My upcoming book of short short stories, Shake Away These Constant Days, originated as a project called Our Band Could Be Your Lit, in which I wrote a story under 1000 words every week. To generate this much content, I based the stories on songs suggested my musicians and writers from around the world. The original idea was 100 songs, 100 stories: find the creative common ground between two mediums and cultivating the virtue found therein.
Until September 25th, I'll be doing a blog post a day about the stories in the book. After that, it's all up to you.
Originally OBCBYL #24. I don’t write about mother/son relationships because I don’t think I have anything interesting to say on the subject. Hamlet and Freud pretty much covered it. Besides, a man’s most interesting parental tension is usually with his father—Marc Maron calls it a “battle to the death”—and because I don’t have anything much to say about that, either, I don’t. My mother makes me lunch every Monday and my father’s feelings on me waver consistently between tolerable and favorable. What more is there?
That said, I think the mother in the story was a good choice for a foundation. I pulled a bunch of concrete imagery from the song: Pet Sounds, Mona Lisa, an aneurysm, Black Russians, black birds, and the title itself. I wish I could remember how chess became a sort of odd backbone for the story, but I'm drawing a total blank. It could have been the movie Angus, for all I remember. I'm assuming I looked up something about Pet Sounds and worked my way back from there to find a teenage narrator, stumbling upon the 1960s and not wanting to suck its dick in the usual ways.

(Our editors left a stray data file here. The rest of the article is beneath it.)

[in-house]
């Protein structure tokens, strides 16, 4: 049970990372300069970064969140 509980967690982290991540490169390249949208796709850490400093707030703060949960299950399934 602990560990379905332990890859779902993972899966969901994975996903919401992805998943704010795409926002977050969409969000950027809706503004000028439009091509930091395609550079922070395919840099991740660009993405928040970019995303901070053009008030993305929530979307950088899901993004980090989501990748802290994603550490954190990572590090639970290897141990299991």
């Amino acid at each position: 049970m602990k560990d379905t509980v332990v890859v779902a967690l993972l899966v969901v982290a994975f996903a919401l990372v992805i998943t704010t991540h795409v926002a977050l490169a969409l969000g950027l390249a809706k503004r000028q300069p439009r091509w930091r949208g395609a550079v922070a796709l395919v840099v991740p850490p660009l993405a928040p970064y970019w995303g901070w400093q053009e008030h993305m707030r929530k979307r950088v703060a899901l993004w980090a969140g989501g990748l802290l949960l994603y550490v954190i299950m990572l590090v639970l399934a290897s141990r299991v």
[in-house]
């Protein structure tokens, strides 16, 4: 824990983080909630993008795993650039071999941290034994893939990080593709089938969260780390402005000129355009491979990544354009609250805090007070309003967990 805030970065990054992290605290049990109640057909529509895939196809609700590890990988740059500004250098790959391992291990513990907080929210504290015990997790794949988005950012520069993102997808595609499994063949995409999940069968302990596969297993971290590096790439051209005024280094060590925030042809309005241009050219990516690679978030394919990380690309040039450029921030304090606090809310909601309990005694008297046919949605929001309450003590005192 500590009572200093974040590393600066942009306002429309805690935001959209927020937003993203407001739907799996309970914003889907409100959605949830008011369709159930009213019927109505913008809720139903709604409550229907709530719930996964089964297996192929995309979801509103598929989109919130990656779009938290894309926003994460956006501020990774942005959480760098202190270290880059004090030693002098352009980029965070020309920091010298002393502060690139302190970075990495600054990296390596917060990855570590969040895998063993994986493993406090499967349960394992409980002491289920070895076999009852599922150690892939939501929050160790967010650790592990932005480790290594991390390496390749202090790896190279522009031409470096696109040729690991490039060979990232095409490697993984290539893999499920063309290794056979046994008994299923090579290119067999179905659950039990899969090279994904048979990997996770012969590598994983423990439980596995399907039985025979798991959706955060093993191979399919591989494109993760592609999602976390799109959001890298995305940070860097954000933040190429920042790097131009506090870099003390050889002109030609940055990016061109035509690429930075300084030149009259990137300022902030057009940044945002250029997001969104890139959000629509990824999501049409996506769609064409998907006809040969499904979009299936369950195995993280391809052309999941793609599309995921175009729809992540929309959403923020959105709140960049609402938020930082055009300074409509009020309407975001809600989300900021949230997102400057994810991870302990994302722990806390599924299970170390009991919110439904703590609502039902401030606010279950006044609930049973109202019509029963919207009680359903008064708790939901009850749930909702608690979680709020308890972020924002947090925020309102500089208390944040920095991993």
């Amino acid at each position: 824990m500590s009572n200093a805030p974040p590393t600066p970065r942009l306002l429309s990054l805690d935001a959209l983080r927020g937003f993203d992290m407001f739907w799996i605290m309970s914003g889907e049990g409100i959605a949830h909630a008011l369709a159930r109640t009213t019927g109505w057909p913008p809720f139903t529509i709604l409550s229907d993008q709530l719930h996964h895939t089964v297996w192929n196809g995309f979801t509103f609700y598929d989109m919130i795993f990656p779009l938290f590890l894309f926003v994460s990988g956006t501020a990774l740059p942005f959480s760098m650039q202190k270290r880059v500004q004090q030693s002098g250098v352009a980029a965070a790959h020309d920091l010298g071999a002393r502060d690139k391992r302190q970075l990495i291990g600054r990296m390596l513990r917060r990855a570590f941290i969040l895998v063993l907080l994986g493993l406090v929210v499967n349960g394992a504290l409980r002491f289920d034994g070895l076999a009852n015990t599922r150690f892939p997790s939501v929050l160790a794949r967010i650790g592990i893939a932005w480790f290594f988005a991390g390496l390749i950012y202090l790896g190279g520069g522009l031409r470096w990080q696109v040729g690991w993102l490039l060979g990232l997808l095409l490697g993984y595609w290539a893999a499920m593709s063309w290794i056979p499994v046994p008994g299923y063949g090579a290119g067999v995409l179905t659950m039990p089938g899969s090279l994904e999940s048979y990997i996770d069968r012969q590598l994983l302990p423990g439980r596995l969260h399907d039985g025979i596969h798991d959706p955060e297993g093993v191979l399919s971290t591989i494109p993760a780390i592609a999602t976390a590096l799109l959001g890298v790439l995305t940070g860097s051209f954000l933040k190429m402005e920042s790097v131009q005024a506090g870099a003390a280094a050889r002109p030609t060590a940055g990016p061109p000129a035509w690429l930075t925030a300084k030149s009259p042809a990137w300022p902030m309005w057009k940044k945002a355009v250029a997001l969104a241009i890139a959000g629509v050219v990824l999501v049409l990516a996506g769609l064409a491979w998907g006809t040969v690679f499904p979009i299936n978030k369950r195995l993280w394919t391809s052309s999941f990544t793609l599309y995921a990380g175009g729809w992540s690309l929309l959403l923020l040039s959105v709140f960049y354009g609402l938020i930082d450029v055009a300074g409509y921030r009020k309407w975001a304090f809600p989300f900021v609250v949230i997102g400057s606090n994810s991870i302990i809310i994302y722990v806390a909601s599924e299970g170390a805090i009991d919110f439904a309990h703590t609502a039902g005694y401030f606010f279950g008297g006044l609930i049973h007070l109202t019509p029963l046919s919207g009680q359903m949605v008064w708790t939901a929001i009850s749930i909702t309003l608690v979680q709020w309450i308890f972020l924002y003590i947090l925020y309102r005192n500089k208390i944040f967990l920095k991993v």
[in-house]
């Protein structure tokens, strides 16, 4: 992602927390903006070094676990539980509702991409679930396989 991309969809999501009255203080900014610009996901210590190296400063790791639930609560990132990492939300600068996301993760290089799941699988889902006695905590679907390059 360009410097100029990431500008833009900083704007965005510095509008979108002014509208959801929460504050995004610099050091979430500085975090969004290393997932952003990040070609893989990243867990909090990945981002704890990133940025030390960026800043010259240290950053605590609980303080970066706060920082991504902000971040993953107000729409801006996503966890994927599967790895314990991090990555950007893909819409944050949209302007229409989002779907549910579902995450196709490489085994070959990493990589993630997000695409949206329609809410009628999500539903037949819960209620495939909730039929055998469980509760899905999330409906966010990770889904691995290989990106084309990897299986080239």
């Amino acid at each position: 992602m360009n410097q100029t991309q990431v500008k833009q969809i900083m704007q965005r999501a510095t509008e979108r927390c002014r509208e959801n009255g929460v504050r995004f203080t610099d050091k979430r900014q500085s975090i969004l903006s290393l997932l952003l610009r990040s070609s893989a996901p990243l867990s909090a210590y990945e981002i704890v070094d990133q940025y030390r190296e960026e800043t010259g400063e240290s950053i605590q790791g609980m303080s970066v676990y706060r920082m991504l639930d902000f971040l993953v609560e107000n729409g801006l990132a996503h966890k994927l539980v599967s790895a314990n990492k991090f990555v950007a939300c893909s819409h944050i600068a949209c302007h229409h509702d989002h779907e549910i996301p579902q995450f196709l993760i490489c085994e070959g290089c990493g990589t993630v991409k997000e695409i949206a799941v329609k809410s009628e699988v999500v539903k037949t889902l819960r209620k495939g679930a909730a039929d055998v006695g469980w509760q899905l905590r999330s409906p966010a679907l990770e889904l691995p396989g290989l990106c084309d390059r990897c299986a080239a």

Before this, my knowledge of chess extended to pretty much knowing that I wasn't very good at it and that there was that Bobby Fischer movie in the 90s. (That movie didn't actually have anything to do with Bobby Fischer, I think I later found out and stopped giving a shit about immediately.) Something about Russian names really appealed to me, too—in small doses only, as my multiple failed attempts to tackle Chekhov will prove—so just having Boris Spassky be mentioned a couple times at least gave me a faux-sophistication I could rest my hat on long enough to finish the story.
I go back and forth about the girl in the story, whether or not she’s a tool or a worthwhile character. I’d like to someday rewrite the story from her perspective and find out. Also, like when I worked at a gas station and a meat processing plant, my narrators have been getting custodial jobs ever since I got one. Punch me in the face if I ever start writing about writers.
Tomorrow: A story named "Wide Right Game" that is based on the song "Helps Both Ways" by Mogwai.
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Pre-order the book if you either love cake or have diabetes.